We mentioned this earlier - yes - the concept has an exhaust sound, the kind a muscle car fans expect. Dodge says the concept emits a 126 dB roar that equals the SRT Hellcat. It's generated through a new, patent-pending Fratzonic Chambered Exhaust system that sends sound through an amplifier and tuning chamber located at the rear of the vehicle.
The Dodge Charger Daytona SRT Concept - with its long and wide road presence blends the look of a modern BEV with subtle nods to its iconic past. It also has a new rear hatch design.
A new front end features a patent-pending aerodynamic R-Wing - a throwback to the original Charger Daytona design and to a key figure behind development of the original vehicle. It allows air to flow through the front opening, enhancing downforce. Dodge says the end result is an aerodynamically improved pass-through design. Carbon-fiber intakes tucked into both sides of the front and rear lower fascias provide an air curtain to assist in aerodynamic performance.
Dodge is also bringing back the Fratzog badge, originally featured on Dodge muscle cars from 1962 through 1976. It's now the new symbol of the brand's electrified future and you'll see the 3D badge on the front grille and tail lamp. Designers also aded vertical details on the front grille add as a homage to the iconic 1968 Dodge Charger.
The concept rides on 21-inch wheels with diamond-cut faces continue the aerodynamic efficiencies with a turbine-like design, and still another Fratzog logo embellishes the wheel center locks. Grey six-piston brakes provide the stopping power.
Connected, Driver-centric Interior
The modern cabin features a 12.3-inch center screen, the largest in a Dodge vehicle. It's angled nearly ten degrees towards the driver, and the 16-inch instrument cluster is curved, which Dodge says creates a cocooned, driver-focused feel. Lightweight, race-inspired seats have an insert that features a pattern of the Fratzog logo. Other features include a 8-by-3-inch Head-up Display (HUD), a slim, instrument panel and mid-bolster in Ultraviolet color with blue and silver accent stitching feature a “waterline” that extends cross car.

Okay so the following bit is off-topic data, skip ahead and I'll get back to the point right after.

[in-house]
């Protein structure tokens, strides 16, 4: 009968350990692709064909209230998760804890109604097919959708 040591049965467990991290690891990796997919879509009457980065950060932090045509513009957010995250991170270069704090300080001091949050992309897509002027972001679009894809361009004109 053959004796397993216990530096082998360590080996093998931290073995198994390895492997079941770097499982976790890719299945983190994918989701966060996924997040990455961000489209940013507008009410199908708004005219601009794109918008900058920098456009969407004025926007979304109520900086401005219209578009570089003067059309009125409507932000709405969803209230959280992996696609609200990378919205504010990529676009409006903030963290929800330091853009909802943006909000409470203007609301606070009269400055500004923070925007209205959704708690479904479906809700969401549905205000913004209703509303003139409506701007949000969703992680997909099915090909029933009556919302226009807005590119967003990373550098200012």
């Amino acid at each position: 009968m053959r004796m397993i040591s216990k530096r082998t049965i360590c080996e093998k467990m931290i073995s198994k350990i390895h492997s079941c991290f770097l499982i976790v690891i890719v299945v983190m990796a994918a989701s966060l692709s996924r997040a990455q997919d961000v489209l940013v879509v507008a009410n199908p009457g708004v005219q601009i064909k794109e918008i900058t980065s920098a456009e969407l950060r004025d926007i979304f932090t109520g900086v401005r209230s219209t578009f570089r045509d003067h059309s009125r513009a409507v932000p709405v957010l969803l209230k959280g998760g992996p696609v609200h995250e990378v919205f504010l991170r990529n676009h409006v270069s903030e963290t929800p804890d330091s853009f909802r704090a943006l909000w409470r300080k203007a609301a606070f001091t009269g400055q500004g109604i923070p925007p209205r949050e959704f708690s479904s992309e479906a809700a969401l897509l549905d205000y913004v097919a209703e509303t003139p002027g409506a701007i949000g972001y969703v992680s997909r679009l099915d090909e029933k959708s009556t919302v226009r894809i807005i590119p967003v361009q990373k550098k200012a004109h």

A parametric texture continues the inspiration of the 1968 Charger grille detail on the inside. The parametric pattern spanssrom the IP to door appliques, beneath the console and continuing to the rear armrests and rear console. Carbon fiber door sills feature illuminated white Daytona lettering, with lighted Daytona lettering also found at the top right of the mid-bezel.
The center console includes a unique jet-fighter-inspired cap that flips up when engaging the start button and a unique pistol-grip shifter design inspired by the past.
A new steering wheel design offers a thinner feel, with a flat top and bottom. The center spoke of the steering wheel is not connected to the rim, giving the steering wheel a floating feel. Paddle shifters are mounted on the steering wheel, with the PowerShot button on the right and drive mode controls on the left. Like the doors, the steering wheel features capacitive touch controls. An illuminated red SRT logo lights up the steering wheel center.
A simple one-button press on the steering wheel lets the driver pick from Auto, Sport, Track and Drag modes, instantly changing the driving dynamics, instrument cluster information, HUD content, performance sound and interior lighting features of the vehicle
Dodge says the carbon fiber “tub” floor and hatch are race-inspired lightweight features, and the large cargo area along with fold-flat rear seats provides more storage space than any previous Dodge muscle car.
Check out last week's reveal below: